The device has been tested by at least two police departments and the one that used it most extensively says it is ready to buy it now that the sensor is about to go into full-scale production and be offered for sale to departments across the country.
The Charlottesville, Va., police department, which has the most experience with the prototype sensor, found it sniffed out 68% of drivers--at a series of drunk-driving roadblocks last year--whose blood alcohol levels were .10% (California’s official minimum to establish drunkenness) or higher while officers working without the sensor could detect only 45% of the drunks. For people with just under the legal minimum--drivers with blood alcohols of .05 or more but who probably still were not sober enough to react quickly in a high-speed emergency--the sensor fingered 45% while the officers detected just 24%.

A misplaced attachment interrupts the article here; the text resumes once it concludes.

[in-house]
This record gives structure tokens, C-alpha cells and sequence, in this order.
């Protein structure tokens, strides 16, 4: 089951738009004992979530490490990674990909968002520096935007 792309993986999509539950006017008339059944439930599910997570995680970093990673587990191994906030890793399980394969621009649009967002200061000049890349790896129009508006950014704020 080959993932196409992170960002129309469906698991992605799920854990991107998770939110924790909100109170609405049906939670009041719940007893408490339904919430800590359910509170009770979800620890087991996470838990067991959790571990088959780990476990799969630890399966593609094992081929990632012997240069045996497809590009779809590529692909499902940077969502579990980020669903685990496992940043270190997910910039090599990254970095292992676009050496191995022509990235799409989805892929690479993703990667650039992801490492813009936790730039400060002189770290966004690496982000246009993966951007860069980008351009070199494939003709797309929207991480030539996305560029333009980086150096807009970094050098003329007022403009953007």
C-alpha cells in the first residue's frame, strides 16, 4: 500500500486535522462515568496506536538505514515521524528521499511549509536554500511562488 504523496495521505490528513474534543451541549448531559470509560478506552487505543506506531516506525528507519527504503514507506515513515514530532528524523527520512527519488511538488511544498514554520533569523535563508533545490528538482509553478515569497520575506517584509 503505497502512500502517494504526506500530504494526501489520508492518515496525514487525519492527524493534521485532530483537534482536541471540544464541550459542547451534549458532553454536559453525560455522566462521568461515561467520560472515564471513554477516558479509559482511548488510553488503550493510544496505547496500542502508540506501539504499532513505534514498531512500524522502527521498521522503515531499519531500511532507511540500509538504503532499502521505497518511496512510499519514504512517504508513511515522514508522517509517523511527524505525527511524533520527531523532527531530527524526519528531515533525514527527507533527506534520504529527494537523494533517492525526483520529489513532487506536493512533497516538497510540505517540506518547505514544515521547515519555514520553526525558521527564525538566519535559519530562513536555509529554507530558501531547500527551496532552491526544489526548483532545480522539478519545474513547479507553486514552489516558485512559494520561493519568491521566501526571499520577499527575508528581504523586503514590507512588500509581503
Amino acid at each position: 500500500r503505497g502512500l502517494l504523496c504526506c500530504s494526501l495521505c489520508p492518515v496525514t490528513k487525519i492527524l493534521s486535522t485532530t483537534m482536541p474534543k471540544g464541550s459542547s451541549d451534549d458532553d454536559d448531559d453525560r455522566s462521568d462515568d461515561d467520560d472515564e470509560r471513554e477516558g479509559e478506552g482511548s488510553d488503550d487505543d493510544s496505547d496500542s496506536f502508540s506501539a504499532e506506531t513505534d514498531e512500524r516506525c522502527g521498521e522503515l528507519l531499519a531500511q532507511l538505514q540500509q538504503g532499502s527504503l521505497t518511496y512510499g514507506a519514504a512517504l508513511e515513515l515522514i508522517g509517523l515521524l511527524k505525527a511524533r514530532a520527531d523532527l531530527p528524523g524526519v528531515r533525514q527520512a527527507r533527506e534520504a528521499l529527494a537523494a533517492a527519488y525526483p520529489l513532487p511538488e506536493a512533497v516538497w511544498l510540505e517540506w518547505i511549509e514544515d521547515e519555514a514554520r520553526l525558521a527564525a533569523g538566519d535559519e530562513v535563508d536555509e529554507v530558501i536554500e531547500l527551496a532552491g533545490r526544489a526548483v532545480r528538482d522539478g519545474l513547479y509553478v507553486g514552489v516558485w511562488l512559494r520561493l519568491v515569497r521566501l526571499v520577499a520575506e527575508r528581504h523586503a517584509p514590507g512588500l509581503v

Moreover, anticipating a possible legal tangle over whether using the sensor violates civil rights guarantees against unreasonable search and seizure, the federal government’s National Highway Traffic Safety Administration has conducted an analysis that concludes the gadget passes constitutional muster.
And the head of the criminal division of the California Attorney General’s office agrees, noting--though, he emphasized, only on the basis of a description of the device by a reporter--that the sensor would apparently be legal in this state. Some police officials, however, worry that it may run afoul of unusual wording in the state’s drunk-driving laws that require a suspect to provide only one official sample of his breath, blood or urine.
While the legal questions remain unresolved, street cops seem generally excited about the new device. California Highway Patrol Officer Rick Stevens, for instance, took a look at a prototype of the device recently as it was being demonstrated by Brian O’Neill of the Washington-based Insurance Institute for Highway Safety, which paid for the sensor’s development. O’Neill was in the state to attend a traffic safety conference at the Anaheim Convention Center.
Stevens watched with interest as O’Neill manipulated the sensor, then said, “I’ve been waiting for something like this for 10 years.”